If any of you are taking part let me know in the comments! And if any of you aren't sure what on earth I'm talking about I've left the info provided by Bout of Books below to explain.

Lucy x

The Bout of Books read-a-thon is organized by Amanda @ On a Book Bender and Kelly @ Reading the Paranormal. It is a week long read-a-thon that begins 12:01am Monday, August 22nd and runs through Sunday, August 28th in whatever time zone you are in. Bout of Books is low-pressure. There are challenges, giveaways, and a grand prize, but all of these are completely optional. For all Bout of Books 17 information and updates, be sure to visit the Bout of Books blog. - From the Bout of Books team 

Sunday 7 August 2016

Harry Potter and the Cursed Child by J. K. Rowling, John Tiffany and Jack Thorne

330 Pages

Rating 5/5 (I'd give it more if I could!)

More info: goodreads

Harry Potter and the Cursed Child is the newest addition to the Harry Potter world, this time in the format of a play script. It returns back to the world we know and love, only this time we meet the familiar characters 20 years later and see how their lives have progressed. The story focuses mainly on the younger generation of Potters, Granger-Weasleys and Malfoys, with the characters from the main series playing important but not central roles. 

This latest release has been met with a lot of mixed feelings. First of all, before reading this please bear in mind that it is a script and should be read as such. If you pick it up expecting to return back to the wizarding world of Harry Potter exactly as you knew it in the same format you will definitely be disappointed. I've seen a fair few people leaving less than positive reviews mainly due to them reading it as a novel and not reading it as what it is.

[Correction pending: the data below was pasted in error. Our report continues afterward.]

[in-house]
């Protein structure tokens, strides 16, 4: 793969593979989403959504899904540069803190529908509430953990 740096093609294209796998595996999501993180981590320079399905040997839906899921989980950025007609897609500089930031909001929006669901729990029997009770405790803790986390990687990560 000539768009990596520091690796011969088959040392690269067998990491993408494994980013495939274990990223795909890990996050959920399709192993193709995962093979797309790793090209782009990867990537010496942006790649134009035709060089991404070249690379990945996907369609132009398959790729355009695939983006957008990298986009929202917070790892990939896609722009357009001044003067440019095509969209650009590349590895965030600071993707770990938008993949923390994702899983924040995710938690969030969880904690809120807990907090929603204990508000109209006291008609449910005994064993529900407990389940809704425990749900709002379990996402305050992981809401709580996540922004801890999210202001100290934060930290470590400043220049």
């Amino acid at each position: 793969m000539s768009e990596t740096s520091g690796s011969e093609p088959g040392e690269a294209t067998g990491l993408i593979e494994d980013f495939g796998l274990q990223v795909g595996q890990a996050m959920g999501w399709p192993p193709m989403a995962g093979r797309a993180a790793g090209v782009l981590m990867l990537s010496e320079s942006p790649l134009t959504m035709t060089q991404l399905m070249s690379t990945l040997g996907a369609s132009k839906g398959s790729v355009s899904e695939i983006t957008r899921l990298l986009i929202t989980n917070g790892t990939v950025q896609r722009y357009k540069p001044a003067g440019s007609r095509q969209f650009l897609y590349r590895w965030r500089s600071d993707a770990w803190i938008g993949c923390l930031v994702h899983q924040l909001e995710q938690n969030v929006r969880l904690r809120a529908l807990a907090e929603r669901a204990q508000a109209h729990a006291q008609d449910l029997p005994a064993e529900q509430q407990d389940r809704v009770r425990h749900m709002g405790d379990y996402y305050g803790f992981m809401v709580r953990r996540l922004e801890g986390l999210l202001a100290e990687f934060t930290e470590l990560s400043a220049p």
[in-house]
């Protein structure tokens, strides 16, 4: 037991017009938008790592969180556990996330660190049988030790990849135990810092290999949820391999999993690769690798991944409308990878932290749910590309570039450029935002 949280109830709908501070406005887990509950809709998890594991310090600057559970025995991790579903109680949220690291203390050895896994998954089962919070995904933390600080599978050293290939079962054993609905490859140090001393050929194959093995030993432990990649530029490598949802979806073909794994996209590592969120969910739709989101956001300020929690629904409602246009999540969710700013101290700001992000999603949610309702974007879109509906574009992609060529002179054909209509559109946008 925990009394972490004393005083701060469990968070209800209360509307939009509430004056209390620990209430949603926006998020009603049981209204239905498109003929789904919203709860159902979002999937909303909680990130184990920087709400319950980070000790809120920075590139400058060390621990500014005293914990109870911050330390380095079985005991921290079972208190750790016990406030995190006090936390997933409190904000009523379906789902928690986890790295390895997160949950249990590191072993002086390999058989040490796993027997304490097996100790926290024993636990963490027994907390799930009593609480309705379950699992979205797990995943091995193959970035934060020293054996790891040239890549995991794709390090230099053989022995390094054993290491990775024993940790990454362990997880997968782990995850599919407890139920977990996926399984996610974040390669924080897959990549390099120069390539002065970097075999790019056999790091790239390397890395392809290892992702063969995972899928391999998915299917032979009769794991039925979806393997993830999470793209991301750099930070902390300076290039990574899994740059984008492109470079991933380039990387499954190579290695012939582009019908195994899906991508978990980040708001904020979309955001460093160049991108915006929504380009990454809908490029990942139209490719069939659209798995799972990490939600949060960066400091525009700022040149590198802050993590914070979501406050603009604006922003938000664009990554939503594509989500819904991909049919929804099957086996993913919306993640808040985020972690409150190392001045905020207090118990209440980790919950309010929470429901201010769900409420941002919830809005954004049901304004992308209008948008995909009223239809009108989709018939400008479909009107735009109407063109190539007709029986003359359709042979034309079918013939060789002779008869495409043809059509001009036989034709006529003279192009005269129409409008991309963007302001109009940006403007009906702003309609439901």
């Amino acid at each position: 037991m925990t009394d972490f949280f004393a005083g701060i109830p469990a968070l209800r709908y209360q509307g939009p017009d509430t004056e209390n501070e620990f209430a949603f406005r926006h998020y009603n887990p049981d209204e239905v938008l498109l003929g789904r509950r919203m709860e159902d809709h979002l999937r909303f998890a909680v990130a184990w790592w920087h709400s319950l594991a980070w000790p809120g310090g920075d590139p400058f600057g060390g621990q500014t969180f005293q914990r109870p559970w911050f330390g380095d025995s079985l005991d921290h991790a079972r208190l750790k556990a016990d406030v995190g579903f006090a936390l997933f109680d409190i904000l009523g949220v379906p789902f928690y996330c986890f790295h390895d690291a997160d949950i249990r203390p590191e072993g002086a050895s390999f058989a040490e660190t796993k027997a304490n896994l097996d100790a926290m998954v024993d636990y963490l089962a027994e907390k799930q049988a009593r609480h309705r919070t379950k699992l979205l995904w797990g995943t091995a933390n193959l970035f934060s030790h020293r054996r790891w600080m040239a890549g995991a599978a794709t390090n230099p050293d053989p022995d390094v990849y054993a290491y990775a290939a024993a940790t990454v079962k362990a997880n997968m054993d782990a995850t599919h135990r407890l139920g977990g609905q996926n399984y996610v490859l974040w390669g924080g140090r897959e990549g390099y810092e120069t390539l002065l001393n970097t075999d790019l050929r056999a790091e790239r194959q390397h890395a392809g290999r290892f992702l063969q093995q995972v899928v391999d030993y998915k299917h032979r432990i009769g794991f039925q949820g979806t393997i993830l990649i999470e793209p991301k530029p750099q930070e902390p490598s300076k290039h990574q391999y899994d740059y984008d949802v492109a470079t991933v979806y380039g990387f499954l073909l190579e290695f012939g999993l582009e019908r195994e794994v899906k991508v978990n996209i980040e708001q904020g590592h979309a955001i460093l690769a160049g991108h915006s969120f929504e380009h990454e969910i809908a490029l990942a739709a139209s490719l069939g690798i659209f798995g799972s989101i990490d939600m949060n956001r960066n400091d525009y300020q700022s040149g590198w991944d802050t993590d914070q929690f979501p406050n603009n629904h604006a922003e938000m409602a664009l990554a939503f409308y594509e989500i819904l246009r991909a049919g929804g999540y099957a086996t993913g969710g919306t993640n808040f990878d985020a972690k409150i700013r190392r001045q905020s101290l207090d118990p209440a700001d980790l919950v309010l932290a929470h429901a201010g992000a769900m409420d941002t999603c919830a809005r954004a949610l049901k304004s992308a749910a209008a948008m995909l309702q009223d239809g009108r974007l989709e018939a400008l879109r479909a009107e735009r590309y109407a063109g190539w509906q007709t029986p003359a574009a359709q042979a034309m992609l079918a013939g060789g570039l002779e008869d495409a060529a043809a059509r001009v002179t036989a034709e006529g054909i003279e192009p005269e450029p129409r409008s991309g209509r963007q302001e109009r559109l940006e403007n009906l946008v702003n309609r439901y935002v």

Although people generally seem unhappy with the new format, I personally really enjoyed it. I've done a lot of drama and theatre since I was little so I'm extremely familiar with reading scripts which may have contributed to this, but the main reason I enjoyed the format so much was that it let me fly through the story in a few hours. I found it to be incredibly visual and it played out in my head like a film rather than how a book normally would. To be the format was definitely a positive, however I can understand that its the type of thing I think people will either love or hate.

As for the story and plot, again I really enjoyed it. There were aspects I wish we had seen more of but recognising the limited amount of time due to it being a play, I thought the writers did the best with what space they had. Had it been a book I'm sure lots of the little bits would have been developed much further, however I can see why they couldn't be.